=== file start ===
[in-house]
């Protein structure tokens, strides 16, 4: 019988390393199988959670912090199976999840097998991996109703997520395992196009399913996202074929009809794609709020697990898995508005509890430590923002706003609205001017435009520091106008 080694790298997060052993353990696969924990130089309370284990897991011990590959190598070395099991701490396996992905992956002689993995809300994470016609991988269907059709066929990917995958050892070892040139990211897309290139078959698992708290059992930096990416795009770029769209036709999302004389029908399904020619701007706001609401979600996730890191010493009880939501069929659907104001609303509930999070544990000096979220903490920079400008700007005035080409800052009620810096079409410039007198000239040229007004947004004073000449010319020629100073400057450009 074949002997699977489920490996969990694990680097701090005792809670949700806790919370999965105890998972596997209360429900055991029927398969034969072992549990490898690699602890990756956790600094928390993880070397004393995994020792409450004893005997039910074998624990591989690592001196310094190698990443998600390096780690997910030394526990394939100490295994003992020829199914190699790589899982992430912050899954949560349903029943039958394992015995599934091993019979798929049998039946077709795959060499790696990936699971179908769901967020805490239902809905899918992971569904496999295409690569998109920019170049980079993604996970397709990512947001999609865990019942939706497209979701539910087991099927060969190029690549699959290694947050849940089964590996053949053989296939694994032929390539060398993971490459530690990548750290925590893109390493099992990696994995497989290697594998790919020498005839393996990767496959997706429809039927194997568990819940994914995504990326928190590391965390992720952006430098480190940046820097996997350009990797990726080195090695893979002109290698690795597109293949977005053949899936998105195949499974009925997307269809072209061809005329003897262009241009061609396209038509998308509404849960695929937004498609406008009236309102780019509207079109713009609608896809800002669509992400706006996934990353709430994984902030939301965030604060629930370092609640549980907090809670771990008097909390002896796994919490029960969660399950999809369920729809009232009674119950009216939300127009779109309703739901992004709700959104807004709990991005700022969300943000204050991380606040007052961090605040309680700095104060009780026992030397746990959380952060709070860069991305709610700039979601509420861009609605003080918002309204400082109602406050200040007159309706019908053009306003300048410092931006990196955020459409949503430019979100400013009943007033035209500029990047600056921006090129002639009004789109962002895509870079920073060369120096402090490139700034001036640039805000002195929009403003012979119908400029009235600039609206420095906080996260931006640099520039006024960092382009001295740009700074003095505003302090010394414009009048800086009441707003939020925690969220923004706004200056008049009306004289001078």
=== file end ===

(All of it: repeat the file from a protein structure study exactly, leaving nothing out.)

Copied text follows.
[in-house]
């Protein structure tokens, strides 16, 4: 019988390393199988959670912090199976999840097998991996109703997520395992196009399913996202074929009809794609709020697990898995508005509890430590923002706003609205001017435009520091106008 080694790298997060052993353990696969924990130089309370284990897991011990590959190598070395099991701490396996992905992956002689993995809300994470016609991988269907059709066929990917995958050892070892040139990211897309290139078959698992708290059992930096990416795009770029769209036709999302004389029908399904020619701007706001609401979600996730890191010493009880939501069929659907104001609303509930999070544990000096979220903490920079400008700007005035080409800052009620810096079409410039007198000239040229007004947004004073000449010319020629100073400057450009 074949002997699977489920490996969990694990680097701090005792809670949700806790919370999965105890998972596997209360429900055991029927398969034969072992549990490898690699602890990756956790600094928390993880070397004393995994020792409450004893005997039910074998624990591989690592001196310094190698990443998600390096780690997910030394526990394939100490295994003992020829199914190699790589899982992430912050899954949560349903029943039958394992015995599934091993019979798929049998039946077709795959060499790696990936699971179908769901967020805490239902809905899918992971569904496999295409690569998109920019170049980079993604996970397709990512947001999609865990019942939706497209979701539910087991099927060969190029690549699959290694947050849940089964590996053949053989296939694994032929390539060398993971490459530690990548750290925590893109390493099992990696994995497989290697594998790919020498005839393996990767496959997706429809039927194997568990819940994914995504990326928190590391965390992720952006430098480190940046820097996997350009990797990726080195090695893979002109290698690795597109293949977005053949899936998105195949499974009925997307269809072209061809005329003897262009241009061609396209038509998308509404849960695929937004498609406008009236309102780019509207079109713009609608896809800002669509992400706006996934990353709430994984902030939301965030604060629930370092609640549980907090809670771990008097909390002896796994919490029960969660399950999809369920729809009232009674119950009216939300127009779109309703739901992004709700959104807004709990991005700022969300943000204050991380606040007052961090605040309680700095104060009780026992030397746990959380952060709070860069991305709610700039979601509420861009609605003080918002309204400082109602406050200040007159309706019908053009306003300048410092931006990196955020459409949503430019979100400013009943007033035209500029990047600056921006090129002639009004789109962002895509870079920073060369120096402090490139700034001036640039805000002195929009403003012979119908400029009235600039609206420095906080996260931006640099520039006024960092382009001295740009700074003095505003302090010394414009009048800086009441707003939020925690969220923004706004200056008049009306004289001078």